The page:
Slightly abstracted yet perfectly conveying that intense intimacy born of long trust, these figures in bronze, finished in a greenish patina, depict a couple, possibly lovers, observing the sea. An interesting detail is the man’s feet, which almost resemble a fish’s tail. Is he a merman who has come up out of the waves to woo his earthbound lover, or are they both mer-folk, who have come ashore to watch the sunrise together? Díaz’s decision not to raise the pair onto a pedestal works well to bring them closer to their public.

Photo showing Lautaro Diaz’s figures from below, revealing the intimacy of their spatial relationships

Vaguely reminiscent of Giacometti’s spindly forms, Lautaro Diaz’s figures convey an intimacy in their spatial relationships, emphasised by the lack of any plinth or platform, which brings the work closer to viewers

The artist’s passionate expressionism is equally as deft and sculptural in the way he applies paint to his very tactile canvases. His figurative work is similarly pensive. The motif of a male and female couple is recurrent, whether convulsive and passionate, or in repose. In his abstracted works and videos, he makes vibrant use of colour and iconic forms that recur in an almost ritualistic manner while the basic elements of water, air, fire and earth are always in close proximity.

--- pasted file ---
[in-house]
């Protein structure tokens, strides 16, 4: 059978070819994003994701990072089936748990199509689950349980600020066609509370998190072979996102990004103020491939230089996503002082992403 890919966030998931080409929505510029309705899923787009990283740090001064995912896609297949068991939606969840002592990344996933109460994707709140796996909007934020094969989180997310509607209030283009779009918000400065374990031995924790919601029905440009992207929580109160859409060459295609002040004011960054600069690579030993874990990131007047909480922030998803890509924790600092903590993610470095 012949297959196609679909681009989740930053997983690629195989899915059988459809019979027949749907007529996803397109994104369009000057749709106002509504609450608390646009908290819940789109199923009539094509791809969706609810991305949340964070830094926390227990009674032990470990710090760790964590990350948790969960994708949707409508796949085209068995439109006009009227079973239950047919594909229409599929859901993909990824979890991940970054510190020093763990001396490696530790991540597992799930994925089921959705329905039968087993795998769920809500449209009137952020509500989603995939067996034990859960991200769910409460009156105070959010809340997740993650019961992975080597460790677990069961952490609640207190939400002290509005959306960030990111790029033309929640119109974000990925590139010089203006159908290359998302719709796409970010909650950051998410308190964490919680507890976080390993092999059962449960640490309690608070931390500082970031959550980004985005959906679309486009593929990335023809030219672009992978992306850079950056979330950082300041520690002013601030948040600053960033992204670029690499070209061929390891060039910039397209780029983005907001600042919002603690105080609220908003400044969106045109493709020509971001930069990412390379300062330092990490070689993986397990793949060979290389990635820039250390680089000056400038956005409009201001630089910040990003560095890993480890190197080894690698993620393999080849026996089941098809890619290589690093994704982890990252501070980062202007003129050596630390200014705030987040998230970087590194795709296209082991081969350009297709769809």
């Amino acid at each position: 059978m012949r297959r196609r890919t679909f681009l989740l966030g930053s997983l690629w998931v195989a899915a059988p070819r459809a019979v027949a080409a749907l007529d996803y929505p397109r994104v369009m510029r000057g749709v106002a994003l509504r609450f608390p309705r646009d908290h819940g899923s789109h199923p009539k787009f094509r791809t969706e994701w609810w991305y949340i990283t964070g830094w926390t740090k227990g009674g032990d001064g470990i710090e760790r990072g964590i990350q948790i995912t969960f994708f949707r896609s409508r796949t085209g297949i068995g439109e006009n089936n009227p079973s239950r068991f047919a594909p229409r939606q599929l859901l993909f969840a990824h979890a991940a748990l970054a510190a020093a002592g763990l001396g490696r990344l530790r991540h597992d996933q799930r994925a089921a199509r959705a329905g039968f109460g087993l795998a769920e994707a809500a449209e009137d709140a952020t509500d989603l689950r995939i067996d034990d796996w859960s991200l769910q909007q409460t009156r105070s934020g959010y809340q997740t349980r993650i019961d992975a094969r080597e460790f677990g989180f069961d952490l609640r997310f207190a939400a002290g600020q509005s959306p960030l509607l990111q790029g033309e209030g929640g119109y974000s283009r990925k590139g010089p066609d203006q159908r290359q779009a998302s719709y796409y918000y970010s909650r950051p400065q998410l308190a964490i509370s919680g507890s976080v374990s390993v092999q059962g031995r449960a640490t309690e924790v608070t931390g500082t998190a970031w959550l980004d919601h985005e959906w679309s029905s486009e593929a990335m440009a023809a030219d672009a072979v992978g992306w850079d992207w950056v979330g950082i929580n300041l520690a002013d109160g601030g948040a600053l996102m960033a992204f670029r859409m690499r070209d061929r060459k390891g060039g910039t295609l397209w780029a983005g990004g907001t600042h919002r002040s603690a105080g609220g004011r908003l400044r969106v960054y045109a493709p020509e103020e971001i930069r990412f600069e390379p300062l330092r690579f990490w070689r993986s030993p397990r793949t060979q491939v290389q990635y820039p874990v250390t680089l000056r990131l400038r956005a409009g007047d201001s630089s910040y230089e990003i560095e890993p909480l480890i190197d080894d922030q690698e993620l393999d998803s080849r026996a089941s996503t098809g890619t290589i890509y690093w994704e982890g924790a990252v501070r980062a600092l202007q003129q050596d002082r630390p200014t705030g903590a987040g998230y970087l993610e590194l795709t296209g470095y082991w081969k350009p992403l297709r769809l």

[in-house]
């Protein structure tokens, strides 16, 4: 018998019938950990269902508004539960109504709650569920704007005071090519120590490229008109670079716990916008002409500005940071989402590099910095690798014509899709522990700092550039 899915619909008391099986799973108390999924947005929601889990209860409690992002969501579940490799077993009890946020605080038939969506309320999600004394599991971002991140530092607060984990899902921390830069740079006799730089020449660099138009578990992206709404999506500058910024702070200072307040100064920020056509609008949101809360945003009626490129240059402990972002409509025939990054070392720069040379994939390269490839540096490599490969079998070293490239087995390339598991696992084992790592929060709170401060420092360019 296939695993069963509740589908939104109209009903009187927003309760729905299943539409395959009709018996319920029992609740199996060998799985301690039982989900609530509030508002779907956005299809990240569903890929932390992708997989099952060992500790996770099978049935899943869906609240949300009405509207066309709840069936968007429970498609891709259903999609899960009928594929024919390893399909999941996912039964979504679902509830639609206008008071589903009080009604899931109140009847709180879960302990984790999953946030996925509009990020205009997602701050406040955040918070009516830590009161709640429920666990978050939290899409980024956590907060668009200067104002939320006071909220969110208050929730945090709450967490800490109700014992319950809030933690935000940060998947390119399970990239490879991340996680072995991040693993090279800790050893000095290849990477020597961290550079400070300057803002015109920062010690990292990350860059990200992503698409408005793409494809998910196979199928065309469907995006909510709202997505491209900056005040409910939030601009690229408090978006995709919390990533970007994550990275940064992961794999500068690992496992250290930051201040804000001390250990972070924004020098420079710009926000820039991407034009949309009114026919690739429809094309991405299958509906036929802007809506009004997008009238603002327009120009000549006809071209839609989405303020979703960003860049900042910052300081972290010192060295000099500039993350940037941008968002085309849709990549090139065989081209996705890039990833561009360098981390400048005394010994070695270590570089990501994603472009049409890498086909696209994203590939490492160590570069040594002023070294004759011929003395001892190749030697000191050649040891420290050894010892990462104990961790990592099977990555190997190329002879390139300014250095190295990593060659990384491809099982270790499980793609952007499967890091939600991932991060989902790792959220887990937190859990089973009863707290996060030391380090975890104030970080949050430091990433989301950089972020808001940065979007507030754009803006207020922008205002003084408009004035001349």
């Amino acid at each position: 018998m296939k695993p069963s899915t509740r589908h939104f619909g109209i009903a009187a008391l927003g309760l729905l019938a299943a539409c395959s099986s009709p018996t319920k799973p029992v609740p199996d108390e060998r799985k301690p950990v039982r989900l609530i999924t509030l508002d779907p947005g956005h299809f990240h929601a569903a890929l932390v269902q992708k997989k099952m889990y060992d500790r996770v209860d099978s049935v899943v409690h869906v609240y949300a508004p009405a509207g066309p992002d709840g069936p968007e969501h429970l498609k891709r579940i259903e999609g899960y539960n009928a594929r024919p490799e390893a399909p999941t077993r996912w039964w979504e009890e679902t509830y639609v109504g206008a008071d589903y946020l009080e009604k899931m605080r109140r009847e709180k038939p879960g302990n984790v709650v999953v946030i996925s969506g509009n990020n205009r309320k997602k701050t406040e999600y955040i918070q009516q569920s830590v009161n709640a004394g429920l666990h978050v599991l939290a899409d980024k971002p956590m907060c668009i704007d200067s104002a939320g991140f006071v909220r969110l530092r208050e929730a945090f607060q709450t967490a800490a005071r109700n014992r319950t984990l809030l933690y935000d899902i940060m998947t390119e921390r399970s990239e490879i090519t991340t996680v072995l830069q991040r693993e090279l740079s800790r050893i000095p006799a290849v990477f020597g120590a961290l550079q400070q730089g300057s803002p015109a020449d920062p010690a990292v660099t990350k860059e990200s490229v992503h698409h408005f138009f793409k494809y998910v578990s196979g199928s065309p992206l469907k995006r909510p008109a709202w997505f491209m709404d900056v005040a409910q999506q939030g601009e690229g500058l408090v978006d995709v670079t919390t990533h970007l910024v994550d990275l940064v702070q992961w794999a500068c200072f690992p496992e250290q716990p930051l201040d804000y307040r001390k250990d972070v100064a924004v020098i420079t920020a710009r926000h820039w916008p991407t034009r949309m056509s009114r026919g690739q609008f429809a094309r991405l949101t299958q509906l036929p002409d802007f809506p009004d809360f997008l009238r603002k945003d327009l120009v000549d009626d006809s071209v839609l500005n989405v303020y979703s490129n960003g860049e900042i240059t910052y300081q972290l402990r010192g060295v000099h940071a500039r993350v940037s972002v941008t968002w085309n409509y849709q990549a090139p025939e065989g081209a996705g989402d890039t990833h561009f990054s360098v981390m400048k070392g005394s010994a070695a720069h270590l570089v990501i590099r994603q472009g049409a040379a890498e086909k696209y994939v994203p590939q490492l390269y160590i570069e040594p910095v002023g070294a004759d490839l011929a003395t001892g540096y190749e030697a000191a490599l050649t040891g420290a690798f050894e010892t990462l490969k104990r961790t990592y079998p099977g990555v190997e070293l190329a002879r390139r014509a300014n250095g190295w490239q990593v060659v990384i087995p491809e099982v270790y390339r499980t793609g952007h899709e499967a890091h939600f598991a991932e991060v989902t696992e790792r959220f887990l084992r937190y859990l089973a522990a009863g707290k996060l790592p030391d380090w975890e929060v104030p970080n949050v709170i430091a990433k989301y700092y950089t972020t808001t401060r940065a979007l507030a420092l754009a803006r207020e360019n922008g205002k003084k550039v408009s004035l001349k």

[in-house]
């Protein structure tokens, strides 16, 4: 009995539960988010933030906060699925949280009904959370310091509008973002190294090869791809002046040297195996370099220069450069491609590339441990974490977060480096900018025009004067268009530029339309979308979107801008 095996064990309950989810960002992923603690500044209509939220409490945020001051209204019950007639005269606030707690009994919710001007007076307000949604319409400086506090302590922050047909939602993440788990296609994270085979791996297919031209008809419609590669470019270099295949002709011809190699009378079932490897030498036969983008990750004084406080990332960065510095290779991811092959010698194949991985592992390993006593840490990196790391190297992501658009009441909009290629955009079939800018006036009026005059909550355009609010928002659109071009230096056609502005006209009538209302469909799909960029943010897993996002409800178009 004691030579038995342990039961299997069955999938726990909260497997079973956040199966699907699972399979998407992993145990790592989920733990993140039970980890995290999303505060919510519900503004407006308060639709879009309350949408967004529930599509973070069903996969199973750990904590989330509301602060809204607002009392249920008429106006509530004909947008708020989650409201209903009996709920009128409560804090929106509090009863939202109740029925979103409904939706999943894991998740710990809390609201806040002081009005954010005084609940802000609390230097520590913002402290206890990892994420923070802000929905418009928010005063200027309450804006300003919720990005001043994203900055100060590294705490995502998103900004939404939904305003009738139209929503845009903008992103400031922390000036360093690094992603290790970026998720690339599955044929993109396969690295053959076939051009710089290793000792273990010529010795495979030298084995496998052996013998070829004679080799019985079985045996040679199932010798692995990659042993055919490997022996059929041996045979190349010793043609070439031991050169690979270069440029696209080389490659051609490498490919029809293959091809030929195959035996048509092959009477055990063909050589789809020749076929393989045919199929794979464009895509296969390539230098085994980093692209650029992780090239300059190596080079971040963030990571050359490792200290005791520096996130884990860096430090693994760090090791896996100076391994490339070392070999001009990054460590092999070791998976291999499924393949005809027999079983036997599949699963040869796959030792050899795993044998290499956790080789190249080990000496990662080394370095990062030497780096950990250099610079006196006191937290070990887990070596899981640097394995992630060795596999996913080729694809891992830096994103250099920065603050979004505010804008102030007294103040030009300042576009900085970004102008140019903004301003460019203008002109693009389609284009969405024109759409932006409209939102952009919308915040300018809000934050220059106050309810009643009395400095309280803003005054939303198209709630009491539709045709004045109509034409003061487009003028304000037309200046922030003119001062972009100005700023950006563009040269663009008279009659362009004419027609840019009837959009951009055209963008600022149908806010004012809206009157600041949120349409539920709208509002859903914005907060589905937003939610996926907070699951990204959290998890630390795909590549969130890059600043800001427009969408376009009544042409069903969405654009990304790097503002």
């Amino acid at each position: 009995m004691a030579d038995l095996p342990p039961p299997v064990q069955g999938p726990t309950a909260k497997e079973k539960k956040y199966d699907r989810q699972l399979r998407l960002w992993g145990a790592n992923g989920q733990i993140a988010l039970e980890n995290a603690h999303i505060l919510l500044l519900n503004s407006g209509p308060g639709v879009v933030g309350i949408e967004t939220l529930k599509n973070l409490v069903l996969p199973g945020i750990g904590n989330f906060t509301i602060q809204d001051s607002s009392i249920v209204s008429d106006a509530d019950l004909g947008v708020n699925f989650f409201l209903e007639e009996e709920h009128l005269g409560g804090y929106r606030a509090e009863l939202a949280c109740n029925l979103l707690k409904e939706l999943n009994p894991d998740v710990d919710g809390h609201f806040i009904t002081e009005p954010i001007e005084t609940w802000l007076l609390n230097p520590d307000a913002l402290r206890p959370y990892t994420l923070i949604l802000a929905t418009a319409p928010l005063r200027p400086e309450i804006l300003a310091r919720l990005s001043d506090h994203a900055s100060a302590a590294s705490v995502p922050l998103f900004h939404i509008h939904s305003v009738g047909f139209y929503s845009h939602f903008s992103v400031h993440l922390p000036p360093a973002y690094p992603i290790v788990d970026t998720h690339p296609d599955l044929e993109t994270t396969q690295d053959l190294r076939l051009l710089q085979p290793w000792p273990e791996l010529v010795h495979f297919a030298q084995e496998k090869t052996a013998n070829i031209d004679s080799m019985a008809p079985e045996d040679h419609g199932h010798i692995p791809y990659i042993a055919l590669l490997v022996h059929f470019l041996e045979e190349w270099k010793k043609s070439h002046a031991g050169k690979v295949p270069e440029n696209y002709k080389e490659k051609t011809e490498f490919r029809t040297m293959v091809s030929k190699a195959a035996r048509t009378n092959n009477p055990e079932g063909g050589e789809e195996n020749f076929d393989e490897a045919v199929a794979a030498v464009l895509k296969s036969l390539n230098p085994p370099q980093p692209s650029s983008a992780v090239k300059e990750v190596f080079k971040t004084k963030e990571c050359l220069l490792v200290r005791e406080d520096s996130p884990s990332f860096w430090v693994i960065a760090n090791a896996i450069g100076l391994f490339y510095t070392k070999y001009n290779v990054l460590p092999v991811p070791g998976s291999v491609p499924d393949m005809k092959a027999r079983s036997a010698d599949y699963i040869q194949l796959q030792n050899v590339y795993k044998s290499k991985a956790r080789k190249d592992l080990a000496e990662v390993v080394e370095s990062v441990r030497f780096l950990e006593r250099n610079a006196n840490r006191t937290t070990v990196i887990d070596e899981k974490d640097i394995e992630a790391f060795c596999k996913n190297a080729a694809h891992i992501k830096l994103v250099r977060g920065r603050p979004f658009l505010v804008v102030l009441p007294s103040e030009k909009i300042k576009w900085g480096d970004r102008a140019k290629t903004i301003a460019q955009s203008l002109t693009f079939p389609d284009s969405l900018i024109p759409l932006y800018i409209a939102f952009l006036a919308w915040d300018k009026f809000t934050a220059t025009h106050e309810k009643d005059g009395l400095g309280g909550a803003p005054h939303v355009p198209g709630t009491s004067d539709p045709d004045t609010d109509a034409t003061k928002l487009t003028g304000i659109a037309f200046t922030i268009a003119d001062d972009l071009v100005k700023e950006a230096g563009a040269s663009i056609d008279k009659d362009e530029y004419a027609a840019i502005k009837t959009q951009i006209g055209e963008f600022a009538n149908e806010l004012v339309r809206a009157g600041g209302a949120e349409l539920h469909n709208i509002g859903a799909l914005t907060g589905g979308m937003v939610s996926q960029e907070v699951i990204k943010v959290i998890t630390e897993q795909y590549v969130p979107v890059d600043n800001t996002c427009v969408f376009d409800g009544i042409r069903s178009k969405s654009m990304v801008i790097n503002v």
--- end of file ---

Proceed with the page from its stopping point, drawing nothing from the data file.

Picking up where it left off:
Image showing the abstracted couple from behind, Barcelona's Port Vell marina in the background

The couple, possibly lovers, observe the sea. Lautaro Díaz Silva’s work maintains a close proximity to the basic elements of earth, air, fire and water

Now resident in Germany, Lautaro Díaz Silva focuses more on oils and video, exhibiting regularly in Berlin and Barcelona among other cities. Other Barcelona works include a homage to Salvador Allende, installed in plaça Salvador Allende, on 11 September 1997—to mark the twenty-fifth anniversary of the coup d’état that replaced Allende’s government with Pinochet’s bloody dictatorship. You can see an identical version of it—Allende’s head mounted on the wall—in the camp de Mart, in Tarragona. Another installation, To Victor Jara, is located in Barcelona’s Plaça Karl Marx.